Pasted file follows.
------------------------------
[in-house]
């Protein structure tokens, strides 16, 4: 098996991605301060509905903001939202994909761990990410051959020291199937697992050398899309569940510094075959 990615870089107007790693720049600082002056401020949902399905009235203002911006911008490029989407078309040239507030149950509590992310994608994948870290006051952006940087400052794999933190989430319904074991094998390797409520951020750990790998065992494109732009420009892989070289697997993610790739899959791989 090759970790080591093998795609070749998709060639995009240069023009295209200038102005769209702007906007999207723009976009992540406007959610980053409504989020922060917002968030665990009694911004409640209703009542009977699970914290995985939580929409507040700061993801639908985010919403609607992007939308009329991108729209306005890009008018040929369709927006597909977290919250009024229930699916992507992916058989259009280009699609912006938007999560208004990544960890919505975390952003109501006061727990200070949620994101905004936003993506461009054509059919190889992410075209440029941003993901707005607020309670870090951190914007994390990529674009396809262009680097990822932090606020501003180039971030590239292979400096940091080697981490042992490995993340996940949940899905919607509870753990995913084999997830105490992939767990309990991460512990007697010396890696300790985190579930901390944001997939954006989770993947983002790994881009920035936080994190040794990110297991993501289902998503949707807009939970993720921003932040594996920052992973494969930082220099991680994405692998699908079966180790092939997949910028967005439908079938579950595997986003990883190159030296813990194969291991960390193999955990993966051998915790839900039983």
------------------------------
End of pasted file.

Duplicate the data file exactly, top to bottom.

[in-house]
């Protein structure tokens, strides 16, 4: 098996991605301060509905903001939202994909761990990410051959020291199937697992050398899309569940510094075959 990615870089107007790693720049600082002056401020949902399905009235203002911006911008490029989407078309040239507030149950509590992310994608994948870290006051952006940087400052794999933190989430319904074991094998390797409520951020750990790998065992494109732009420009892989070289697997993610790739899959791989 090759970790080591093998795609070749998709060639995009240069023009295209200038102005769209702007906007999207723009976009992540406007959610980053409504989020922060917002968030665990009694911004409640209703009542009977699970914290995985939580929409507040700061993801639908985010919403609607992007939308009329991108729209306005890009008018040929369709927006597909977290919250009024229930699916992507992916058989259009280009699609912006938007999560208004990544960890919505975390952003109501006061727990200070949620994101905004936003993506461009054509059919190889992410075209440029941003993901707005607020309670870090951190914007994390990529674009396809262009680097990822932090606020501003180039971030590239292979400096940091080697981490042992490995993340996940949940899905919607509870753990995913084999997830105490992939767990309990991460512990007697010396890696300790985190579930901390944001997939954006989770993947983002790994881009920035936080994190040794990110297991993501289902998503949707807009939970993720921003932040594996920052992973494969930082220099991680994405692998699908079966180790092939997949910028967005439908079938579950595997986003990883190159030296813990194969291991960390193999955990993966051998915790839900039983």